MySpace and Facebook: The Ups and Downs of Social Media Companies

In 2005, Rupert Murdoch was regarded as a genius for scooping up MySpace for $580 million, besting media rival Sumner Redstone in the process.  Murdoch is now being second-guessed. This week the social media giant announced plans to cut about 420 employees – about 30% – of its U.S. staff and 450 employees – about two-thirds – of its international force.  There is speculation about the possibility that Redstone can now step in and purchase MySpace at what is now considered a relative bargain for the site — $1 billion.

According to eMarketer, in May 2009 Facebook topped MySpace as the most popular social networking site in the United States. And although as of April 2009 MySpace still led with almost 47 percent of the social networking advertising space, a Crain’s article refers to an eMarketer prediction that MySpace’s ad revenue will decline 15% this year to $495 million, while Facebook will see a 10% ad revenue increase to $230 million.

So for the moment, anyway, Facebook has overtaken MySpace as social media’s BMOC. Who will claim that title four years from now? Twitter? Or a yet-to-be identified company now incubating in some Silicon Valley garage or Silicon Alley loft? Or MySpace, once again?

Popular tastes can be fickle, after all, so how can a brand or company achieve a relatively permanent dominance in the social media space?

San Jose Mercury News’ Scott Duke Harris wrote an excellent piece last week discussing Facebook’s future, Planet Facebook: Is social networking site a phenomenon or fad?” He cites the company’s purported vision to make the terms “social connecting” and “Facebook” synonyms, just as Google became the verb for search.  More than 10,000 websites are now compatible with Facebook Connect, he notes, an easy way to sign on and provide chat feeds, videos, photos and other items to participating web sites.  The Twitter-Facebook connection is a fine example of the benefits that such interactivity adds to the online experience.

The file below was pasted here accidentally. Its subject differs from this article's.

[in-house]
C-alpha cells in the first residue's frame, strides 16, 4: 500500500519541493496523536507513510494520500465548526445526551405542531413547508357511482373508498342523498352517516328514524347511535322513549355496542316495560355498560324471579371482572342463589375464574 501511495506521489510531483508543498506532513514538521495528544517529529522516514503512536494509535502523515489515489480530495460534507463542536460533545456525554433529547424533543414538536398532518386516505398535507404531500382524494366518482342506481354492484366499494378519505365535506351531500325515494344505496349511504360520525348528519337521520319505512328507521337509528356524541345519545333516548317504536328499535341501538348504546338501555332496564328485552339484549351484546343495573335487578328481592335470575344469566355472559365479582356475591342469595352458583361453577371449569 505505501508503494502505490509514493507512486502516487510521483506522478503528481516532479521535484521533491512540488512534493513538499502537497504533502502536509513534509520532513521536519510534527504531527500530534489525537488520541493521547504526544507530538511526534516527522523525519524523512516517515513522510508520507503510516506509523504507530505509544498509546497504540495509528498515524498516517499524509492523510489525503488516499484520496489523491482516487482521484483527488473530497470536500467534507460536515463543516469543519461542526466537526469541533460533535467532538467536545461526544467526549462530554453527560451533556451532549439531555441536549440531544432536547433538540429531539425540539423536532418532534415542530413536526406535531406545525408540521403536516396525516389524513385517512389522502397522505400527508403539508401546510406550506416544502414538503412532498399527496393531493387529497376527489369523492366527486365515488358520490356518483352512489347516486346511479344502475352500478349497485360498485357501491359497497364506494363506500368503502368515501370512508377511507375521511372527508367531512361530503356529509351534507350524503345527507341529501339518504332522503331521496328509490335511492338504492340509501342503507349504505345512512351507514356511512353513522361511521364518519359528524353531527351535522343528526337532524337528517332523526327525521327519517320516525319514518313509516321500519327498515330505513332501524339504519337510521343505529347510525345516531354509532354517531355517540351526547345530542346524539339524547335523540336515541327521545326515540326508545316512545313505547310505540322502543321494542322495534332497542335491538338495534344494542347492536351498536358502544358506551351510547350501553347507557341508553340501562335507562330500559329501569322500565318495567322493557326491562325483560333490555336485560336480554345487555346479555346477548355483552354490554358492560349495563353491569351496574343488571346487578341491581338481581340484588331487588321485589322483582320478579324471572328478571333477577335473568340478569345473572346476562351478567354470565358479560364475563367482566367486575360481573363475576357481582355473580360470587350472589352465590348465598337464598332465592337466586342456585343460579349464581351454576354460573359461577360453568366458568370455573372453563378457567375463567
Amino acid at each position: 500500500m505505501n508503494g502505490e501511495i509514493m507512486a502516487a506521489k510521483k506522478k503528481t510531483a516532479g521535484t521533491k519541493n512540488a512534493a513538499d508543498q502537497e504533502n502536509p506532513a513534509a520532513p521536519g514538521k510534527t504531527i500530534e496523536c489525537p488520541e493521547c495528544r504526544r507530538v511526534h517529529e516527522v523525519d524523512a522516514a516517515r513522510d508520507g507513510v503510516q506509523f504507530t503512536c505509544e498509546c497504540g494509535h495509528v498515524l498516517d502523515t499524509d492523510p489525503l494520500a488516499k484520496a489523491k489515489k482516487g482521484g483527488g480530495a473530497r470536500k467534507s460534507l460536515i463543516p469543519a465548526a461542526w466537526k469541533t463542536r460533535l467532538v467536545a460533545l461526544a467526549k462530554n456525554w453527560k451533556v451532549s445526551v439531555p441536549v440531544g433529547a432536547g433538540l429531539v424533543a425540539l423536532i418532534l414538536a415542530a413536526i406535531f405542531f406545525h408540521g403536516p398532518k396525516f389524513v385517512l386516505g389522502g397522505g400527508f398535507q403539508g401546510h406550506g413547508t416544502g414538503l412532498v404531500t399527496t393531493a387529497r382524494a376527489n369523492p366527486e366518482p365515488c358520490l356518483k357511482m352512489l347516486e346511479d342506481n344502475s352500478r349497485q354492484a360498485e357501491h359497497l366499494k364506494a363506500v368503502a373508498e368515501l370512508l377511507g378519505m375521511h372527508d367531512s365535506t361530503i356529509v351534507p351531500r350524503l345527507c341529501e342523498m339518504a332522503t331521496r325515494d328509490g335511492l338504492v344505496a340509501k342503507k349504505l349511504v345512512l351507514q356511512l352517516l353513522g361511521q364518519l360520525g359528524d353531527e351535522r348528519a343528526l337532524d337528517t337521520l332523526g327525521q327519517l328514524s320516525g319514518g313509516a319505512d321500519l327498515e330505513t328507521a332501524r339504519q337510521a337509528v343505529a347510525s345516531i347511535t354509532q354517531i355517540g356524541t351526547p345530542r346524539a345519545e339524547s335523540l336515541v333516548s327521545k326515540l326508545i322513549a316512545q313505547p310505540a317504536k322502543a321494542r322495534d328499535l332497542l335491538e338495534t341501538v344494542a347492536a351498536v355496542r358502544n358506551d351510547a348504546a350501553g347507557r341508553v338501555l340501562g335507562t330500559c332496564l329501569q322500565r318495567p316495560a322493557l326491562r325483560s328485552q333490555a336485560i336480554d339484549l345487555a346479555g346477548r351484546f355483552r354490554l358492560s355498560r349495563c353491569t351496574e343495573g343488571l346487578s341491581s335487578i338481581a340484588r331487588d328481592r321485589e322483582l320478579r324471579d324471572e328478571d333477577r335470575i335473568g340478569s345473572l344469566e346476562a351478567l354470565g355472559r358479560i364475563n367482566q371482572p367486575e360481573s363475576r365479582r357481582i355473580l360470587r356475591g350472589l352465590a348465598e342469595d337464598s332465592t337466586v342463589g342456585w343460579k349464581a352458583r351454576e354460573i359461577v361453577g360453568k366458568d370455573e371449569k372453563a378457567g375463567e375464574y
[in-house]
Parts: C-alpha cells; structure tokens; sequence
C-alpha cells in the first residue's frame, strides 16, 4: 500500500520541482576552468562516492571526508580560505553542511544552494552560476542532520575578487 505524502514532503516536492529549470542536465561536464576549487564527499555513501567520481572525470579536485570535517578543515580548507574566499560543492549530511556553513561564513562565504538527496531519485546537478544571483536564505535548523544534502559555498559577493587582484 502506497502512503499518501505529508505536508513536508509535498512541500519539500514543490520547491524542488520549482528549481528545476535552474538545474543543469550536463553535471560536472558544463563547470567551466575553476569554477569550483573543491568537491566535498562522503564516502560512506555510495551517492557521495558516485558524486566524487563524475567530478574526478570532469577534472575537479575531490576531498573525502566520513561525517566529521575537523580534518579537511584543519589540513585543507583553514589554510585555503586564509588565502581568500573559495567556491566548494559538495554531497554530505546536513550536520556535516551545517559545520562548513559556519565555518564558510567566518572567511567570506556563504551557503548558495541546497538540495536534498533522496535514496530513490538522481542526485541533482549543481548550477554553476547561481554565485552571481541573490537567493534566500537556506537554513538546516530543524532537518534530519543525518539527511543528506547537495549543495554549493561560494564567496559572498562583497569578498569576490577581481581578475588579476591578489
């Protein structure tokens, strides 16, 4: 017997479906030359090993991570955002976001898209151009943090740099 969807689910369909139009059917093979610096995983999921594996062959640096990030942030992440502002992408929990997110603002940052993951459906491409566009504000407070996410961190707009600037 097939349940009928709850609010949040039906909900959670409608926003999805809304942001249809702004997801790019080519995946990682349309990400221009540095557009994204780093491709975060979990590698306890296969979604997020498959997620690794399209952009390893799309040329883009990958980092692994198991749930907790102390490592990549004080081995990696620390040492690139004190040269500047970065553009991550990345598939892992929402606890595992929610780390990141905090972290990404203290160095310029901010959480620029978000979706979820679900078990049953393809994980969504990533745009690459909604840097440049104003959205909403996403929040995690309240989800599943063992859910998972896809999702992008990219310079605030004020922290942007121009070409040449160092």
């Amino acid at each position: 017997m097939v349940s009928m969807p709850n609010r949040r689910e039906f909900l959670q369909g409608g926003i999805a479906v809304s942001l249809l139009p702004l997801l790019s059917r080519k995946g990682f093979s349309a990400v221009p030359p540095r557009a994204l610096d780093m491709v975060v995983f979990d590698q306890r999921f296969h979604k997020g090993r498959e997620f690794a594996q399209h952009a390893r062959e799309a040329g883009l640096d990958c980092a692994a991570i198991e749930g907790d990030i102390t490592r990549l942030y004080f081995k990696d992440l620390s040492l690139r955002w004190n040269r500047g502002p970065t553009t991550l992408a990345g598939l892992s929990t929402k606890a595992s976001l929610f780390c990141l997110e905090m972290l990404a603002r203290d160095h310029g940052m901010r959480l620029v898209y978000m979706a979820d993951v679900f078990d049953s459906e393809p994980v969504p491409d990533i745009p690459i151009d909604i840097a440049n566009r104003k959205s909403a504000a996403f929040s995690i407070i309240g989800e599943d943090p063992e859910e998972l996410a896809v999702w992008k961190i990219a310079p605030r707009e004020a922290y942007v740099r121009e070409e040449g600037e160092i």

In addition to interactivity and ease-of-use, communications platforms rely on the network effect; the more users in the network, the more value that is provided to each customer in that network.  Verizon Wireless and countless other mobile phone companies hammer this point through their advertising.

But phone companies are able to lock consumers into costly contracts because they control the means of distribution; social networking brands don’t.  People can join, quit or ignore MySpace and Facebook at will.  Survival also depends not necessarily on the number of users, but the quality and value of those users to each other – something that LinkedIn does reasonably well for business professionals.

As MySpace restructures and, possibly, rebrands, perhaps it will focus its energies on what it already does best: being one of the best independently-produced music, film and comedy destinations on the web.

It’s tough being all things to all people.

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